by Amy Meng

The first year at any university or college can be overwhelming for students. This is especially true for students attending a university the size of Rutgers. Recognizing this issue, the Office of the Vice President for Undergraduate Education introduced the Byrne Family First-Year Seminar Program last year in order to provide a unique learning and intellectual experience for first-year students. Limited in size to 20 students, seminars in the program are taught by distinguished and world-famous professors from across the university and from all the professional schools.

Last fall semester, I enrolled in a Byrne seminar taught by Professor Richard E. Miller. The seminar, entitled “Thomas Paine’s Common Sense: An Exercise in Reading in Slow Motion,” encouraged students to cultivate close reading as a practical skill for college. In addition, our seminar meetings generated innovative ideas about the role of the humanities at Rutgers, in the academy, and in our lives. Intrigued with the vision that Professor Miller presented, I, and two other students in the seminar, approached him at the end of the semester to ask how we could become more involved with the English department. We were each given a different internship, based on our interests in the humanities; because of my interest in publishing, I was assigned to work on this issue of Future Traditions Magazine.

Next year, the Byrne Family First-Year Seminar Program will offer 130 seminars on a range of topics in the sciences, social sciences, and humanities. Below are four seminars that will be offered by Rutgers English faculty:

Carolyn Williams

What does it mean to be a poet of place? How does growing up or living in a particular region affect a writer’s view of the world? This seminar will focus on a number of poets who have called New Jersey home, including some of America’s greatest and most-known: Walt Whitman, William Carlos Williams, Allen Ginsberg, Amiri Baraka, and Robert Pinsky, a Rutgers University alumnus and the Poet Laureate of the United States from 1997 to 2000. We will also read and discuss the work of several current and former Rutgers English faculty members, including Alicia Ostriker, Evie Shockley, Miguel Algarín, and Rachel Hadas. The seminar will include a day-trip to the Dodge Poetry Festival in Stanhope, New Jersey, where we will get a taste of the current poetry “scene” in New Jersey. Students will also participate in creating a short anthology of New Jersey poets.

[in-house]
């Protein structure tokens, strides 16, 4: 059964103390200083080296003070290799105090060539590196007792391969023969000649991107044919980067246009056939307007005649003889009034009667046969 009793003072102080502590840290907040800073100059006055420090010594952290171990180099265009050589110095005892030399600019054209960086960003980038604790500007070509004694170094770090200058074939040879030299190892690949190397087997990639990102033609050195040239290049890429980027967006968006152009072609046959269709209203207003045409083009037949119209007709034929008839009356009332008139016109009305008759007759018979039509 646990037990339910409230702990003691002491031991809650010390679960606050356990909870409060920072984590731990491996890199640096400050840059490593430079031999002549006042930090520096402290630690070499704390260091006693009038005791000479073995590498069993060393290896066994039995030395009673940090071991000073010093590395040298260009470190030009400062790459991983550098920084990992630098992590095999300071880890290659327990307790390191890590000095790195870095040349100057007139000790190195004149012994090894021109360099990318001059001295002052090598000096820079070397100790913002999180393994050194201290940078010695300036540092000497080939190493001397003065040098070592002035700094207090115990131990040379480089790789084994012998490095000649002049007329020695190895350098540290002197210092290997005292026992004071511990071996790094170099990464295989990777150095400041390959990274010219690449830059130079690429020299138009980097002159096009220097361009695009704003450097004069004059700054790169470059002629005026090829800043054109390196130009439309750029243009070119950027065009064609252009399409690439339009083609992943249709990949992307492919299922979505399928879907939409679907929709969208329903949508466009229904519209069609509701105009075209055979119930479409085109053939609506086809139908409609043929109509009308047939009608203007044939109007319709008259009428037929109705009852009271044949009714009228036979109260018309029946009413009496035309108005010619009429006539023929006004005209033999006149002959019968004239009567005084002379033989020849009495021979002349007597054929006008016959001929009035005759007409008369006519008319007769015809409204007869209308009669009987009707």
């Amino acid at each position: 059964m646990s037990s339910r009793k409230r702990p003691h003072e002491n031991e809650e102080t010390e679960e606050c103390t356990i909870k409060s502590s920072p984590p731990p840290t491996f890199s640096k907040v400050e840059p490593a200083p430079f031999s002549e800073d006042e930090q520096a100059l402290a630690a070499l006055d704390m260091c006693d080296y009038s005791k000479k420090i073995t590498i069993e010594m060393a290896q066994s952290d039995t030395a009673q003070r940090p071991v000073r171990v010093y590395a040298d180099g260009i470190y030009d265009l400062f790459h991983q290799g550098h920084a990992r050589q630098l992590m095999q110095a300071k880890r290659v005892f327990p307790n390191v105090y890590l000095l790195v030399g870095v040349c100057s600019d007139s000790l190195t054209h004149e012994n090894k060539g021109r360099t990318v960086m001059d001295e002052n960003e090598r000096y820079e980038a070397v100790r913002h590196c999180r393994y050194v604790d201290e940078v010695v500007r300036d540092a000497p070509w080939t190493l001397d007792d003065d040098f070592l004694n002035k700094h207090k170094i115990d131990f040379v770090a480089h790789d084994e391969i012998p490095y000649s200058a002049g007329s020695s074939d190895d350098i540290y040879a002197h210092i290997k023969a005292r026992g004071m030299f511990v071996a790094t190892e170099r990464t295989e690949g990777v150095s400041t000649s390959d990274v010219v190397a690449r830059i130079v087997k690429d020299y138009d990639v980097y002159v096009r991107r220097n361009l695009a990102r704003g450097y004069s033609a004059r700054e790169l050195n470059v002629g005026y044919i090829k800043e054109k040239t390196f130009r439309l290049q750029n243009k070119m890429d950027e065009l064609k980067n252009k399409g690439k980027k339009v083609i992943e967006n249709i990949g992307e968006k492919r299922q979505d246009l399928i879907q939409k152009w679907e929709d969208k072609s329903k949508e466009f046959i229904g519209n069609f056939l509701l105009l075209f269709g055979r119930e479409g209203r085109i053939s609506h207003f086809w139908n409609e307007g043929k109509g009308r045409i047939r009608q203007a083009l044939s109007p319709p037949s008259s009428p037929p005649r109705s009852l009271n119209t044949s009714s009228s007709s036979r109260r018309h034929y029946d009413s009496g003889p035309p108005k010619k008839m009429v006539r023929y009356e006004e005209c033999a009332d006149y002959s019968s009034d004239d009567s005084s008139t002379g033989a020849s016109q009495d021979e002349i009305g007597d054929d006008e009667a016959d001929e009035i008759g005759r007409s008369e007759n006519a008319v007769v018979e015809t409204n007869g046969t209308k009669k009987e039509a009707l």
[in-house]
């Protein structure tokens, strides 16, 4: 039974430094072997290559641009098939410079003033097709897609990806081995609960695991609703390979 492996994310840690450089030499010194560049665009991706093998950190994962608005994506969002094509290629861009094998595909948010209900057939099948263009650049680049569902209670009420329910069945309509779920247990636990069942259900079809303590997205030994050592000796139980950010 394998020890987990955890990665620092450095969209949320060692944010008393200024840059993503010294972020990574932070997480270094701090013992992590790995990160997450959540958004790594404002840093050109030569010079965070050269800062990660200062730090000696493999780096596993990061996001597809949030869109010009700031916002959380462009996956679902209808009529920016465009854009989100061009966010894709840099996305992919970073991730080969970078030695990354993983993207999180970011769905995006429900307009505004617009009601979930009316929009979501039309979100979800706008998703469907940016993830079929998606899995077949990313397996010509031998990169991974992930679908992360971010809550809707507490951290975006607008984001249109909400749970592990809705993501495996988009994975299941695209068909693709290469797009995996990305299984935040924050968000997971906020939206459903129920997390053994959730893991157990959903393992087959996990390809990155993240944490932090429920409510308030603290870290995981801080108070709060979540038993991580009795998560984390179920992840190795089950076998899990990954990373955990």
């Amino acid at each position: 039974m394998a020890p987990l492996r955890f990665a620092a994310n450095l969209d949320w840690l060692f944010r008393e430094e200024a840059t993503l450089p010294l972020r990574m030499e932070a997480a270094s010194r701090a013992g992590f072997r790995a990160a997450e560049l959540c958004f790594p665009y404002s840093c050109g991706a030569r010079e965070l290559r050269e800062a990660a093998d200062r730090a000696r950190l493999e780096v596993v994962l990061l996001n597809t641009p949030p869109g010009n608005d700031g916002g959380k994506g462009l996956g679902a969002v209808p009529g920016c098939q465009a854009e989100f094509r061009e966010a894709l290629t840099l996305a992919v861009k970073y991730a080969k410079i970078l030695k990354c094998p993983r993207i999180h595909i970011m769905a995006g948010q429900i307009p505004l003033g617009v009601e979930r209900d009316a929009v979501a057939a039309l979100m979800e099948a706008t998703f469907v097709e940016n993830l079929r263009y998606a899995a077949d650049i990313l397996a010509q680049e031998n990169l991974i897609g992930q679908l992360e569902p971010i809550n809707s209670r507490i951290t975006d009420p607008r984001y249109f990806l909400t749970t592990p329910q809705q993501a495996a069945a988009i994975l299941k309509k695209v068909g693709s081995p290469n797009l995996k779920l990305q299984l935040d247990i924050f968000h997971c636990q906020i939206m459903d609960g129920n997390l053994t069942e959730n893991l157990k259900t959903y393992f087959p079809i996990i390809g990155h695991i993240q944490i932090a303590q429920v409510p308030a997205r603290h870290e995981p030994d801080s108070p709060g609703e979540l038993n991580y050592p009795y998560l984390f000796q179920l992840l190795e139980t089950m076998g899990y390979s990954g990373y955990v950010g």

Martin Gliserman

How do we make meaning from reading a story? This seminar will directly engage students in textual research, learning to use several straightforward computer programs to open up a new way of seeing a text: as a matrix of words, akin to a neural network. We will be reading one novel (possibly two short novels), and opening up its inner semantic connections with the help of software. We will examine the body, the built world, and the raw universe; and we will trace some of the dynamics within and among those zones. This seminar aims to make the process of making meaning more transparent and accessible as well as more precise. Readings may include F. Scott Fitzgerald’s The Great Gatsby or Virginia Woolf’s To the Lighthouse.


Barry V. Qualls

Harriet Beecher Stowe’s antislavery novel, Uncle Tom’s Cabin, was an immediate bestseller and became the most widely read English-language novel in the world during the nineteenth century. Yet, more than 150 years after its publication, this famous novel continues to generate debate and anger: it is accused of stereotypical depictions of its black characters, of inappropriate language, and, at the extreme, of undermining black freedom struggles. In this seminar we will read this controversial novel and examine its afterlife when it entered popular culture around the world. We will ask the questions: What is a protest novel? What is a stereotype and what are the uses of stereotypes? We’ll meet the characters who lived on the page and evaluate for ourselves the multilayered literacy, cultural, and racial meanings of a book that changed American history.

Meredith L. McGill

Edgar Allan Poe is widely known for his invention of and innovation in a number of popular literary genres: the locked-room mystery, science fiction, the gothic tale, and the newspaper hoax. This seminar will use digital databases of nineteenth century American periodicals to examine the relationship between Poe’s writing ad the rapidly expanding print media of the 1840s. Students will explore how Poe’s literary experiments with genre reflect his understanding of the opportunities presented by new media, and how his innovative use of popular print might speak to our twenty-first century experience of media shift.